UdeM professor Sandra Binning and her colleagues have developed a predictive model of parasitic infection-related migratory behaviour in different animal species.
Migration is a survival mechanism for many species. Animals travel to find food, reproduce, reduce competition, escape predators or escape winter.
Whether mammal, bird, fish or insect, a migrating animal is exposed to parasites in the habitats it passes through, but it also has strategies to reduce infection for itself and its fellow creatures.
To identify the dynamics at work in parasitic infection and migration, Professor Sandra Binning of the Department of Biological Sciences at Université de Montréal and her colleague Allison Shaw of the University of Minnesota reviewed empirical studies and then created a model to understand the process.
Migration in decline
The diversity and inherent complexity of migratory behaviour and its vital role in the ecology and survival of many species have been extensively studied. However, animal migration is now declining worldwide due to climate change and the destruction of many natural environments, and that has changed how it's studied.
“The solutions for stemming these losses are well-known: increase environmental protection, maintain habitat connectivity and reduce deforestation, for example,” Binning observed. “But in many cases we lack data on the factors that promote or hinder migratory behaviour in the first place.”
Varying intensities of parasitic infestation
Over the past 10 years, Binning and Shaw have collaborated to develop a number of theories about the impact of parasites on migration and about migratory recovery, in which migration helps animals recover from parasitic infection.
The literature review they conducted, with the help of doctoral student Marie Levet, has yielded a number of observations.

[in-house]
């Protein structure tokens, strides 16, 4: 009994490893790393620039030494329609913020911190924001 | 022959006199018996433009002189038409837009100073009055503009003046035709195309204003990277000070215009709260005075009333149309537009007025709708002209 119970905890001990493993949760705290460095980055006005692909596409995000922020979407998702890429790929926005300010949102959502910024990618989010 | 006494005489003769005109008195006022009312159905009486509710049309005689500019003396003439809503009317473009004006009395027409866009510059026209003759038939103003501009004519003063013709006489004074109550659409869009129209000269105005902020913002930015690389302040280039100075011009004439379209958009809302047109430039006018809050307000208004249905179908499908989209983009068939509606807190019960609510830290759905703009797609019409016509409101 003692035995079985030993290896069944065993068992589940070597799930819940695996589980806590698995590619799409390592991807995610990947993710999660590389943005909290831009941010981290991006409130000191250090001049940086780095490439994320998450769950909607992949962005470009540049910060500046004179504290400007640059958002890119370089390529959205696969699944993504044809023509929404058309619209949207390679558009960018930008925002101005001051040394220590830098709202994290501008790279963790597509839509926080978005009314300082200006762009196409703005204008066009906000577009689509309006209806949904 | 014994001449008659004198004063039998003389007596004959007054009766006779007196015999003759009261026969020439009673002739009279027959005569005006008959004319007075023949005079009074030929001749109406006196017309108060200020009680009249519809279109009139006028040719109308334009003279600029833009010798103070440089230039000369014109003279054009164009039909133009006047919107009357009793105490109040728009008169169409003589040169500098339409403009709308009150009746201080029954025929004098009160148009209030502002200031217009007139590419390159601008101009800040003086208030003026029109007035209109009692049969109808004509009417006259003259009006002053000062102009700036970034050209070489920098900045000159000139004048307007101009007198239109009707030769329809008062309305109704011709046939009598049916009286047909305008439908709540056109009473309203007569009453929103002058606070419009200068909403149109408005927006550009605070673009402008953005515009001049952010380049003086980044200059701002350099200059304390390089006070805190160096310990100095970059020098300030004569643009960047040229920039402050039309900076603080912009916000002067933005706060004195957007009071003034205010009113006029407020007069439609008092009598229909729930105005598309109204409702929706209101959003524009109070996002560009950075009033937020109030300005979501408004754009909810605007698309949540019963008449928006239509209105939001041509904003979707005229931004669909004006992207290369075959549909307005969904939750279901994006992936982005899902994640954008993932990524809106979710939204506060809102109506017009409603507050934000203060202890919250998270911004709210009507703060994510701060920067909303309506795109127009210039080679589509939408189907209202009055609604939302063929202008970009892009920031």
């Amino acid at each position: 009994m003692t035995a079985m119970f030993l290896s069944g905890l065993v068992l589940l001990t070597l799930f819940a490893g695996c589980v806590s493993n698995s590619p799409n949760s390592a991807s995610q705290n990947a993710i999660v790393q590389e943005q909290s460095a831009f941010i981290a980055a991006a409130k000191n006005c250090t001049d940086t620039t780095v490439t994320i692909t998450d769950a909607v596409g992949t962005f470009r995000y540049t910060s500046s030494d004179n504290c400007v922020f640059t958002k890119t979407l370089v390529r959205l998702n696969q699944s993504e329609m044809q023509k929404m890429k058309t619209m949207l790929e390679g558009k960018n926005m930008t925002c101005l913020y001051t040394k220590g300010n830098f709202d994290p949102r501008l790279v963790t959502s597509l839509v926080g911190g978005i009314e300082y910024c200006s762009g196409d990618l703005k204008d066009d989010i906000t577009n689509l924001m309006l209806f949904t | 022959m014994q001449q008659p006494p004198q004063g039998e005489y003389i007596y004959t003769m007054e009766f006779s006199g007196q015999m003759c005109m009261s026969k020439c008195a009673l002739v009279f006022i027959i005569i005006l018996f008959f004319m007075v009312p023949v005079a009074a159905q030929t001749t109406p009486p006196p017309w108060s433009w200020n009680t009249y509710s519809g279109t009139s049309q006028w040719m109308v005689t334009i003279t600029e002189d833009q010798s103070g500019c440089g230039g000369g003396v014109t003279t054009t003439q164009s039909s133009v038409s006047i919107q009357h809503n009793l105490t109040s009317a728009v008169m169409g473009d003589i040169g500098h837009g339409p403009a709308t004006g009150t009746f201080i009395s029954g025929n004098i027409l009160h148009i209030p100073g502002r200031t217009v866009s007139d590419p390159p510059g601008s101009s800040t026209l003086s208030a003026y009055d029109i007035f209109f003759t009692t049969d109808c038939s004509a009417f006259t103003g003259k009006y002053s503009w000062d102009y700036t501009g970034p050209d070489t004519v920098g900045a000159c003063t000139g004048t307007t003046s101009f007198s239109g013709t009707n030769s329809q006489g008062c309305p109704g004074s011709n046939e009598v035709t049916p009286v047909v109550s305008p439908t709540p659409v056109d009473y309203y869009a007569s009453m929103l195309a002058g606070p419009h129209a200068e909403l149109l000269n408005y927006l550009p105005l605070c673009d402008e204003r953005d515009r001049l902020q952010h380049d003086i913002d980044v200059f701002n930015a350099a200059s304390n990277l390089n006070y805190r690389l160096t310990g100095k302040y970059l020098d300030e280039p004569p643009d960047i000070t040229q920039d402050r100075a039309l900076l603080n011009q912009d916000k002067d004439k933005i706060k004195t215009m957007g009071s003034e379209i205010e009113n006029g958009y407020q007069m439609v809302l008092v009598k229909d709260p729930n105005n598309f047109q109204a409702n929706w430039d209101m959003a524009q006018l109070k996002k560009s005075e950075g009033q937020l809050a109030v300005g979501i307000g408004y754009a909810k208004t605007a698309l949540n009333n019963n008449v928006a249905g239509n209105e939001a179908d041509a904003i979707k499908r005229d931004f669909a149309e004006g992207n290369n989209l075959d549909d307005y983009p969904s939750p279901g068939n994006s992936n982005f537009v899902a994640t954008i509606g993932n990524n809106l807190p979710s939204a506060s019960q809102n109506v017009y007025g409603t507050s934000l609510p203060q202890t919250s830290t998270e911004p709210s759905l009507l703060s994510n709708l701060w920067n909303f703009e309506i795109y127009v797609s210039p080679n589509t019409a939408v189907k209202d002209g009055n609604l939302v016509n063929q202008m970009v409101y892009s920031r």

“For one thing, most migration studies focus on the end-point—reproduction or overwintering, for example—but neglect the stages of the journey, which are essential elements in the dynamics of infection during movement,” Binning said.
They also found that the findings vary widely between studies: “In some studies, migrants show higher or lower infection intensity than non-migrating individuals of the same species,” Binning reported. “In others, infection intensity may increase or decrease in the course of migration.”
Types of migratory behaviour
The literature review turned up a wide variety of migratory behaviours associated with parasites, some over long distances, others over shorter distances.
These behaviours fell into three main categories: migratory recovery, migratory escape and migratory culling. In the first case, the animal migrates to recover from infection; in the second, it migrates to escape a contaminated environment.
“For example, the large cervids (deer and other ruminants) of Europe and North America move to more remote northerly latitudes during the summer, which allows them to escape the ticks that proliferate in more southerly environments, or else they move to higher altitudes,” Binning said.
In the case of migratory culling, the animal is so infected that it is unable to reach its destination, thus preventing it from infecting other individuals of the species.
The review also revealed a taxonomic bias in the research.
“Mammals and birds are over-represented in the studies compared with fish, reptiles and insects, which migrate in much greater numbers, but their migratory behaviour has been little studied, with the exception of monarch butterflies,” Binning noted.
She believes it is important to learn more about insect migration because of the vital role insects play in the food chain.
A predictive model for understanding migratory disruptions
The researchers have developed a unified evolutionary model based on the data from their review of the literature.
“Our model combines mathematics and biology,” Binning explained. “It is based on a complex ecological approach that takes into account factors such as the distance traveled, the intensity of parasitic infection during migration, and the number of individuals that don’t migrate.”
By capturing the complexity of the movement patterns observed across a range of migratory species, she added, this model “will be very useful to scientists who want to more quickly predict the changes in movement, disease and environmental conditions that we are increasingly facing."